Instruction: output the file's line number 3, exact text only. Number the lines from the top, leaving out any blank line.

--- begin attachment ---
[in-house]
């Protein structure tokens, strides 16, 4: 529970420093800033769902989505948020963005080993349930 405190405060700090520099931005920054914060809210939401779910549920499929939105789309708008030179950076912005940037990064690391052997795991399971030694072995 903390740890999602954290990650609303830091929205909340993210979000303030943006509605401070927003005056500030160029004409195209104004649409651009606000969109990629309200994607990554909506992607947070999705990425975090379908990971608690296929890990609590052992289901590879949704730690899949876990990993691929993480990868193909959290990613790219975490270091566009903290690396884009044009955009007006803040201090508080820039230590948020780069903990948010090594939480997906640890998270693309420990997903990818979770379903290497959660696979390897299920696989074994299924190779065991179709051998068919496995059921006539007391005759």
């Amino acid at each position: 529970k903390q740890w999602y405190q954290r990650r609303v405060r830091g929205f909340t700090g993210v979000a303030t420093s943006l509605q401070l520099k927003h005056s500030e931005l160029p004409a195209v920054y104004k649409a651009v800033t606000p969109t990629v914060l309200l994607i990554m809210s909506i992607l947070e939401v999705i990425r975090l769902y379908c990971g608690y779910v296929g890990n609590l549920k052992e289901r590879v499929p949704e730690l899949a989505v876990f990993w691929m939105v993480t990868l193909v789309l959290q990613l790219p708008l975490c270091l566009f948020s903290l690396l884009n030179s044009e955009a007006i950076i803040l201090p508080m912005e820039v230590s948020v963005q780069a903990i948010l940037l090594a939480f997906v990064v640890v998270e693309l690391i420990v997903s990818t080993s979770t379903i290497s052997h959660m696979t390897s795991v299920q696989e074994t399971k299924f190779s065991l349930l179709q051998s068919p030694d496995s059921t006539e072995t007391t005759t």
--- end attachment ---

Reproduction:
């Amino acid at each position: 529970k903390q740890w999602y405190q954290r990650r609303v405060r830091g929205f909340t700090g993210v979000a303030t420093s943006l509605q401070l520099k927003h005056s500030e931005l160029p004409a195209v920054y104004k649409a651009v800033t606000p969109t990629v914060l309200l994607i990554m809210s909506i992607l947070e939401v999705i990425r975090l769902y379908c990971g608690y779910v296929g890990n609590l549920k052992e289901r590879v499929p949704e730690l899949a989505v876990f990993w691929m939105v993480t990868l193909v789309l959290q990613l790219p708008l975490c270091l566009f948020s903290l690396l884009n030179s044009e955009a007006i950076i803040l201090p508080m912005e820039v230590s948020v963005q780069a903990i948010l940037l090594a939480f997906v990064v640890v998270e693309l690391i420990v997903s990818t080993s979770t379903i290497s052997h959660m696979t390897s795991v299920q696989e074994t399971k299924f190779s065991l349930l179709q051998s068919p030694d496995s059921t006539e072995t007391t005759t």